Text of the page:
It is also too late for Clinton to turn on outlets like CNN because her supporters trust them as objective. “If she attacks CNN and the rest of the media, she would be attacking her base and you can’t win by attacking your base.”

Although Trump has been critical of the press and his supporters agree with his assessment, Caddell said the New York City developer needs to further develop this narrative beyond scolding the cameramen at his rallies. Caddell said opportunities are there, given the relatively high undecided slice of the electorate in this year’s campaign.

Caddell recalled how — during the 1980 election cycle, when he was advising President James E. “Jimmy” Carter — the press turned on the president because they thought he was hiding from them.

“It was the so-called ‘Rose Garden’ strategy and the media accused Carter—and I think unfairly–of using the Iranian hostage crisis to avoid them,” he said. Carter lost to Ronald Reagan after he defeated Sen. Edward M. “Ted” Kennedy Sr. (D.-Mass.) in a bitter Democratic primary battle. During these races, Caddell said, the press often took Kennedy’s side and then didn’t attack Reagan as hard as they could.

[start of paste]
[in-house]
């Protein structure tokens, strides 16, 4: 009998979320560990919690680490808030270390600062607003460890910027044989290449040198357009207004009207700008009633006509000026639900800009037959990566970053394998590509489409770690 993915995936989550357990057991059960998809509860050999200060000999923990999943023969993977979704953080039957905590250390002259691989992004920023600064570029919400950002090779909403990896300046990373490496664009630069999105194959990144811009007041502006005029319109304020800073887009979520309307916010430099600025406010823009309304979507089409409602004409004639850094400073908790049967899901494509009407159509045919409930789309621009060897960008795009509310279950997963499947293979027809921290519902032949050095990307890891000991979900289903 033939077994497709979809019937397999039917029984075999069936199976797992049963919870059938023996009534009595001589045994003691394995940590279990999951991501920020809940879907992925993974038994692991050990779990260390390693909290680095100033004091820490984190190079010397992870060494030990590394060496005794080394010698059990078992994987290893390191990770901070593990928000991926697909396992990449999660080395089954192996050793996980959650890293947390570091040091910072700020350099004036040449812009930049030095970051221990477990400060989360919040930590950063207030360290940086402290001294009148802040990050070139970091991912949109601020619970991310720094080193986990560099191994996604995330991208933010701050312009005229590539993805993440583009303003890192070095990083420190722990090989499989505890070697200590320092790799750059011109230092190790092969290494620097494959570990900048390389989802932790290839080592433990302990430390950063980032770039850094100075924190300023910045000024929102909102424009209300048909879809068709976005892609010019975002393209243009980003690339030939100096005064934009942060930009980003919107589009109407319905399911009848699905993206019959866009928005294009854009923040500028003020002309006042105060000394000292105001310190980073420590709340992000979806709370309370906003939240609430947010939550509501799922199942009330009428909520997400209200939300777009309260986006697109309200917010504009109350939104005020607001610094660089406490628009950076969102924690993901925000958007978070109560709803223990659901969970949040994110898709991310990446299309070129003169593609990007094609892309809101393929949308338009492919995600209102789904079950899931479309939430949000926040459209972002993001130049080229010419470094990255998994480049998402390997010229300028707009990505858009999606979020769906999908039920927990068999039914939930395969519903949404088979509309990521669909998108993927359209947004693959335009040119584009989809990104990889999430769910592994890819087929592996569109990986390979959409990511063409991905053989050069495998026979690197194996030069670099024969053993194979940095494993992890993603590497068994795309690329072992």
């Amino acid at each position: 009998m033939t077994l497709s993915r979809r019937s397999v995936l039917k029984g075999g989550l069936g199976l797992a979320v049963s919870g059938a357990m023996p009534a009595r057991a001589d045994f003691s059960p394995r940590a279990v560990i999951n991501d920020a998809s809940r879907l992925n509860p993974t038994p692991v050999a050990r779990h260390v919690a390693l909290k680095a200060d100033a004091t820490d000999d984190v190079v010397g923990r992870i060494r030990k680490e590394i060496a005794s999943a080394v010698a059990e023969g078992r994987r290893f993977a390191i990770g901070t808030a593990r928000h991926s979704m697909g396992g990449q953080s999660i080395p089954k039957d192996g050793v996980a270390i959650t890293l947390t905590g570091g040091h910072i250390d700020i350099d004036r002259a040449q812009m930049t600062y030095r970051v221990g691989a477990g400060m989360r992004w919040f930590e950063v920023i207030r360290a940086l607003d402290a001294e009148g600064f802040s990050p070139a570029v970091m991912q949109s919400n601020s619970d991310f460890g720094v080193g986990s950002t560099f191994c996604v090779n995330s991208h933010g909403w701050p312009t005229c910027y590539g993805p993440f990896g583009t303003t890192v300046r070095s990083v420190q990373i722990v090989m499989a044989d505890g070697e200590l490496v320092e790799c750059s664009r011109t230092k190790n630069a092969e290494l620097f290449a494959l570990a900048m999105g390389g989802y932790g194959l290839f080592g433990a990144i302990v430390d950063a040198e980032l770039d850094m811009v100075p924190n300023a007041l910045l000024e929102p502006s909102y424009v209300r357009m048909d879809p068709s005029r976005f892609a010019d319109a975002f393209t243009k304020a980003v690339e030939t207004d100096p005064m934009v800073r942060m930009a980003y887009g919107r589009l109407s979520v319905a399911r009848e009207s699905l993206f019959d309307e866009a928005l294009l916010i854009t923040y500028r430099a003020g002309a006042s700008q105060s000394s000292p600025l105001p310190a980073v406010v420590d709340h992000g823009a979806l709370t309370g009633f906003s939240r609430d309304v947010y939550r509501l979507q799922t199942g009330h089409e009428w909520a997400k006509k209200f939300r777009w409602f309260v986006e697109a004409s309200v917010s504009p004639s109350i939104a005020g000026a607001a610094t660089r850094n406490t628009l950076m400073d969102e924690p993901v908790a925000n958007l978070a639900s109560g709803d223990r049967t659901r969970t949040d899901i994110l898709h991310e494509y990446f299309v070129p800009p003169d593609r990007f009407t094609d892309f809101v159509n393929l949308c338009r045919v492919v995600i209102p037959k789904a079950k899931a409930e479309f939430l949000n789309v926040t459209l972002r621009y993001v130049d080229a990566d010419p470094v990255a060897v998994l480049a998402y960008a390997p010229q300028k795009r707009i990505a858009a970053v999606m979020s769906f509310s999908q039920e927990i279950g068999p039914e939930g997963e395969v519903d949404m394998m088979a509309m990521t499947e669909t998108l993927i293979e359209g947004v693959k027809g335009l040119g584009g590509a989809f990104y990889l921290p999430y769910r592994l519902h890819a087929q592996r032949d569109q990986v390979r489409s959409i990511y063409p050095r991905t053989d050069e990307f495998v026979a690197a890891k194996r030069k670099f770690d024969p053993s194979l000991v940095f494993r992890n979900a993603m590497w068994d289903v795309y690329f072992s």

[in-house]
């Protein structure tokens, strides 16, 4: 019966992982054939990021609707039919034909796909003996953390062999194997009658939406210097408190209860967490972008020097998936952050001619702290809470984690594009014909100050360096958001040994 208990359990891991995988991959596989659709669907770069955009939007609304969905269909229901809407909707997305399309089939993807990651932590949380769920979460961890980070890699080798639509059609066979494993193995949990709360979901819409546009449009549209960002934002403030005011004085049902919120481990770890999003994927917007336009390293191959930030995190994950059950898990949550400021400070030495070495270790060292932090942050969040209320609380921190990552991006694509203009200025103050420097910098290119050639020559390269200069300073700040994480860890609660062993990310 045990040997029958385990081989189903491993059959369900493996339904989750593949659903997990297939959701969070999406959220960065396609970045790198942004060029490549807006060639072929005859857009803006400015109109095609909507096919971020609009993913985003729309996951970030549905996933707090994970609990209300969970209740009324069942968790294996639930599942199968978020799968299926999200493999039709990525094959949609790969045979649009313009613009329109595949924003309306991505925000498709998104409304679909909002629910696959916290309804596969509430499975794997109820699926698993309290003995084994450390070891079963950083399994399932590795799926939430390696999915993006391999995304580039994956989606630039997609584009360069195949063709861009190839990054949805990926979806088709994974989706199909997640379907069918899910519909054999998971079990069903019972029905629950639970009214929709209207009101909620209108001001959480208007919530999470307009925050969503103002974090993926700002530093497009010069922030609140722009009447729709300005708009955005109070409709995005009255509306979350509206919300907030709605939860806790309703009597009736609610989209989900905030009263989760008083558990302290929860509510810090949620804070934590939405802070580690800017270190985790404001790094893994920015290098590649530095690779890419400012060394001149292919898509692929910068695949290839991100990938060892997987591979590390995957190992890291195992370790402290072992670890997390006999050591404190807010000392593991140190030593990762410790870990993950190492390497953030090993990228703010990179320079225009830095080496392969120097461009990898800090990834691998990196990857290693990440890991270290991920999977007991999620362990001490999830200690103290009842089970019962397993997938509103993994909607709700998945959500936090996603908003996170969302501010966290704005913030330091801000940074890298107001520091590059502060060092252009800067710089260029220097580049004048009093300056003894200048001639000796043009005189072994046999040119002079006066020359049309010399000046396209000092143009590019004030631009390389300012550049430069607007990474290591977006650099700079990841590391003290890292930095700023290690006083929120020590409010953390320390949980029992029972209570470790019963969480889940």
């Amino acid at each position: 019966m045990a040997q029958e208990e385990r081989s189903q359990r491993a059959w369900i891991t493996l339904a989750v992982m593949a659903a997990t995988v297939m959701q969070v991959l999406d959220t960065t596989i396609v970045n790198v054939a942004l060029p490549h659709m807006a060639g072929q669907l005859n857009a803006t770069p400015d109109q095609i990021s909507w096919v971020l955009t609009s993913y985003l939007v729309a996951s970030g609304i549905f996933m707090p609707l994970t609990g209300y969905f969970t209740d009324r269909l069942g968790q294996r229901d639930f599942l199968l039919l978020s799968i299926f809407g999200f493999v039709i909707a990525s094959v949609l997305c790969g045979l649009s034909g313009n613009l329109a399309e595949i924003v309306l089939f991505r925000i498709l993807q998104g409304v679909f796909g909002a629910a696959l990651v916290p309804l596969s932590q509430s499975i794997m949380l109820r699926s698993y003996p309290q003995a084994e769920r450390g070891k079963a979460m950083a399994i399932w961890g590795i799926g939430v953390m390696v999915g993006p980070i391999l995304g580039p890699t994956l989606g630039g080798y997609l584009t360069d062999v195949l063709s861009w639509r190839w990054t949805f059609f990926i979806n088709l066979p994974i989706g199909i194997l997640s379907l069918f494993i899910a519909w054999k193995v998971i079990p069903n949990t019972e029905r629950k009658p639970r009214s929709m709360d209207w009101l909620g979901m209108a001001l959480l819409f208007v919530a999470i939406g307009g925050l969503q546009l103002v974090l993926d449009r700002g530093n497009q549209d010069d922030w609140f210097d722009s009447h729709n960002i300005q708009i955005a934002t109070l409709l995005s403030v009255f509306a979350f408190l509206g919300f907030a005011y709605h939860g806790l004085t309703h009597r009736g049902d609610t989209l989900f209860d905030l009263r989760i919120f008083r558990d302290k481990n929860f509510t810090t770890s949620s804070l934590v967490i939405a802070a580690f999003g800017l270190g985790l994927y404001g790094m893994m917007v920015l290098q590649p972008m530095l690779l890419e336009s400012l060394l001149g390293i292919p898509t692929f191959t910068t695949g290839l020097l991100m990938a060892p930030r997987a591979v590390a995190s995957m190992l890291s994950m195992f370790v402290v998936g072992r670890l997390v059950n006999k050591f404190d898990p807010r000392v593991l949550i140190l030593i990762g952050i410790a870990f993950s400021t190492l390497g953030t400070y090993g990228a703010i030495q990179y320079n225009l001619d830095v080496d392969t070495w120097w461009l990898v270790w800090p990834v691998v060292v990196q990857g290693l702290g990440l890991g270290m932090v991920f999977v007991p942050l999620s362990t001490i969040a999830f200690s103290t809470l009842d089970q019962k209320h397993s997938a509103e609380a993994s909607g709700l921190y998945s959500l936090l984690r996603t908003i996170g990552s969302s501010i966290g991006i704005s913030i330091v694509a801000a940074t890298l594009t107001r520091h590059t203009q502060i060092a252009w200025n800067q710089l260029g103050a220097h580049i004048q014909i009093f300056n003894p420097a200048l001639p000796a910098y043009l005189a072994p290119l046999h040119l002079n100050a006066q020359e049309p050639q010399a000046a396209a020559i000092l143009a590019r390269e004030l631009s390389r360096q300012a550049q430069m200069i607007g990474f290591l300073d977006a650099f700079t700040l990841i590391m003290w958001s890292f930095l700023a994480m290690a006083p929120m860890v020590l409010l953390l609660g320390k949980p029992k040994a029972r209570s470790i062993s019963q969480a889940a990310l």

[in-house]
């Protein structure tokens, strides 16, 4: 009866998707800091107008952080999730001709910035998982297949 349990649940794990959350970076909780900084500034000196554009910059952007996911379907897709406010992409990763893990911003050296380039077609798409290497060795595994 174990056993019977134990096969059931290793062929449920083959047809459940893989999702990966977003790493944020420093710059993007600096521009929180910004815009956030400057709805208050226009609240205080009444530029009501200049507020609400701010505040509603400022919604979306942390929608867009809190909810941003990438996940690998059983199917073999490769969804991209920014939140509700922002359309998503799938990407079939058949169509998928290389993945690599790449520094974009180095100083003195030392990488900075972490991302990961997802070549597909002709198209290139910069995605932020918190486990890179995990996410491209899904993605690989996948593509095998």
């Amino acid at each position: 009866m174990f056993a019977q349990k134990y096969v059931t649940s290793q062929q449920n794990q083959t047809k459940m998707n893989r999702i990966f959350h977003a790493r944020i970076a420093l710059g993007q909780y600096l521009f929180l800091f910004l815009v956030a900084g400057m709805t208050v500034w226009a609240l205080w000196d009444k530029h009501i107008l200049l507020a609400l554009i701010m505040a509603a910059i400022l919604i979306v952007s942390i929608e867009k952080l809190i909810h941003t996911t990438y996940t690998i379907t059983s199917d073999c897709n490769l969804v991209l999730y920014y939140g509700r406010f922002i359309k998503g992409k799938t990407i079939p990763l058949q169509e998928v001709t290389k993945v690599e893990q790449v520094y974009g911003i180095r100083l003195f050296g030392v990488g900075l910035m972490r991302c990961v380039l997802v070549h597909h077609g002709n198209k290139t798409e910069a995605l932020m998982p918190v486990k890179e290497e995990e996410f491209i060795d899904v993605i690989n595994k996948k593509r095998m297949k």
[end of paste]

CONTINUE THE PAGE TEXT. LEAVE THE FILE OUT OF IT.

“They really resented it and for the rest of the campaign they never went after Reagan they way they would have because of it,” he said. “If was like they were saying: ‘We are no longer carrying water for you.’”

The pollster said the real turning point when the media tossed away the veneer of objectivity was the 1988 campaign. Massachusetts Democratic Gov. Michael S. Dukakis was facing Vice-President George H.W. Bush, and the Dukakis narrative—repeated by the media—was that the governor would do for America what he did for the Bay State.

“The problem was the state was in real trouble and right after the election it almost filed for bankruptcy,” he said.

At the time, The Boston Globe, which knew better, refused to cover the problems in Massachusetts, along with the rest of the media — except for one place, the editorial page of The Wall Street Journal, he said. While the WSJ reporters aped the Dukakis narrative, the paper’s opinion section actually broke stories that its own reporters ignored. After 1988, reporters stopped pretending to be objective altogether, Caddell said.